National Academy of Sciences
National Academy of Engineering
Institute of Medicine
National Research Council
Office of News and Public Information
September 10, 2002

Running Time: 2:04:22
Format: RealAudio (Requires free RealPlayer)

A better understanding of DNA, new laboratory techniques, and greater computer power have revolutionized the field of biology in recent years, leading to achievements like the mapping of the human genome. This revolution has also changed the way biologists work, forcing them to develop know-how in other scientific disciplines. Math and computer models, for example, are crucial when trying to decipher the role played by a single gene among hundreds of thousands, and laser beams are being used by biologists to manipulate molecules. Undergraduate biology education, however, has not kept pace with these changes.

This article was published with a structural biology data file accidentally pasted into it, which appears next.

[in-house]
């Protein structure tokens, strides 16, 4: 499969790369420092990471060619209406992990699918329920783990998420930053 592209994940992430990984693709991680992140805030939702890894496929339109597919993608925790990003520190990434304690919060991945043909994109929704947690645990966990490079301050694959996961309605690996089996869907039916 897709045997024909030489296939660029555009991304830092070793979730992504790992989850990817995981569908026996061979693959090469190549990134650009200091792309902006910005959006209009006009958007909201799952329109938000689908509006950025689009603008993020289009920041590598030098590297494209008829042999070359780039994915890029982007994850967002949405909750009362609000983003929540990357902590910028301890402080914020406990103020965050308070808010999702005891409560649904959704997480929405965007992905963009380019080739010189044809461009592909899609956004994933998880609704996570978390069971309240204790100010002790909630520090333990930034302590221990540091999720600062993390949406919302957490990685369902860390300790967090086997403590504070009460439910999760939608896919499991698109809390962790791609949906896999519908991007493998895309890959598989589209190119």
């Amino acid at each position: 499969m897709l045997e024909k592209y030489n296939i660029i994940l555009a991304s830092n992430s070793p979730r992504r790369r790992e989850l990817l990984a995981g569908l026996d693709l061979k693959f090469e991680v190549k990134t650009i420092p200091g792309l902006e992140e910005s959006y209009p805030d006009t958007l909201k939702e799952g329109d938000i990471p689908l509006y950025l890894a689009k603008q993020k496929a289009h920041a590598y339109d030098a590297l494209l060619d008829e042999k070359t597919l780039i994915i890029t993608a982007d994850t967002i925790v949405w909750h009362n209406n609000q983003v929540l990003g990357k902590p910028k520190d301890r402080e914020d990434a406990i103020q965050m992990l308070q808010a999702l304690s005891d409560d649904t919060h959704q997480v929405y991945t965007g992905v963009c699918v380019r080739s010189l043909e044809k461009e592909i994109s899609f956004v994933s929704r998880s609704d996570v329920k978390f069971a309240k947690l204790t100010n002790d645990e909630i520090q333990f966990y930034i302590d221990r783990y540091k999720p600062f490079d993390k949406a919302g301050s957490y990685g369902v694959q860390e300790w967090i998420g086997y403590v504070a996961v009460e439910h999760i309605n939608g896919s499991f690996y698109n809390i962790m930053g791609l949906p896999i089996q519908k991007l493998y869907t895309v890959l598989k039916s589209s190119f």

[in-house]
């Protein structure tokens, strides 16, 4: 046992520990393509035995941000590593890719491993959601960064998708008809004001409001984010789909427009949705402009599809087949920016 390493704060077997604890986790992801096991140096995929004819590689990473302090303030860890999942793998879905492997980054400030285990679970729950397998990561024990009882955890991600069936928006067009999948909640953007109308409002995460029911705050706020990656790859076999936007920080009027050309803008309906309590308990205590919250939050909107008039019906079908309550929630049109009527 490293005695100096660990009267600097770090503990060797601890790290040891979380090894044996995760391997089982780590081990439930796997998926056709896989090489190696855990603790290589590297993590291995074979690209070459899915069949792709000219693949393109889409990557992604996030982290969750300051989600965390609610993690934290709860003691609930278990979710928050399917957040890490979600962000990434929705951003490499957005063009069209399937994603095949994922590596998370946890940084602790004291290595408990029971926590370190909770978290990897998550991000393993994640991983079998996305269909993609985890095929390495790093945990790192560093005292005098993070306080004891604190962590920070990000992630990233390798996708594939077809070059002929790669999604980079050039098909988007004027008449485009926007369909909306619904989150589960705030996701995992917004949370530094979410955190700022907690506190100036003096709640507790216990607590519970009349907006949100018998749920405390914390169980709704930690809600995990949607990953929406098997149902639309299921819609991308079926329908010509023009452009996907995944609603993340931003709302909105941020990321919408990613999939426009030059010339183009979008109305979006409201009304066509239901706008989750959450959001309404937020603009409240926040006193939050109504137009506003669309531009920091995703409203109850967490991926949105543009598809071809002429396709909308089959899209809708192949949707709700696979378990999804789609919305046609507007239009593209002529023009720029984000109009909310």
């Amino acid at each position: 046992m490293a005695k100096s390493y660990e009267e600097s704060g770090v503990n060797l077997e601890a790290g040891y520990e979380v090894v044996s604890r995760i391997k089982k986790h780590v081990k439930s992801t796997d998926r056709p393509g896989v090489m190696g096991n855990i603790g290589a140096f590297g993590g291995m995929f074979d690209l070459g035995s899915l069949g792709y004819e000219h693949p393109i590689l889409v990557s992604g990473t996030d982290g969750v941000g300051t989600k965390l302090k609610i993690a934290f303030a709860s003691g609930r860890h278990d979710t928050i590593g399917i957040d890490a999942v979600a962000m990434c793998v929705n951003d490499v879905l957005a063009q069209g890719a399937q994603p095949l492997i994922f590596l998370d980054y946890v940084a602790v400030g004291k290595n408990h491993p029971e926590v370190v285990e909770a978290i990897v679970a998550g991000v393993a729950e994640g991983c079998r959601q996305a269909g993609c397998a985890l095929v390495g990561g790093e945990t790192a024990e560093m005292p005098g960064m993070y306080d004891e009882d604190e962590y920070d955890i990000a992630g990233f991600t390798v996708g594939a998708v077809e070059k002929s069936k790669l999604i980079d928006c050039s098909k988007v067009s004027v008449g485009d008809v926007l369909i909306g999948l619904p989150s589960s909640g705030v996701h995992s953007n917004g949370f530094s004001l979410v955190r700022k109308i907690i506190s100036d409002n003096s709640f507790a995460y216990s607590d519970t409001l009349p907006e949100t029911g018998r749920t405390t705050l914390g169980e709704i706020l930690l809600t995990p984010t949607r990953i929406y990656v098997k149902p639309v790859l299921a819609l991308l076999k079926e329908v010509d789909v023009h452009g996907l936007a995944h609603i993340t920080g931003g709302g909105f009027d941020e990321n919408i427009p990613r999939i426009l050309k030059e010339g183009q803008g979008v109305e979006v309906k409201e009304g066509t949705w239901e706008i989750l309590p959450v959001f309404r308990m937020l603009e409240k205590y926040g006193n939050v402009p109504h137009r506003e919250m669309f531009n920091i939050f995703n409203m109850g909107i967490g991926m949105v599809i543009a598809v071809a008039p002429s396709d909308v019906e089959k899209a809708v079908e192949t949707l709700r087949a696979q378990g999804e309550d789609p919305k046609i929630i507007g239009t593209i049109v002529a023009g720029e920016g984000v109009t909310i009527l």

Speakers:
Lubert Stryer (chair) Winzer Professor School of Medicine, and Professor of Neurobiology Stanford University Stanford, Calif.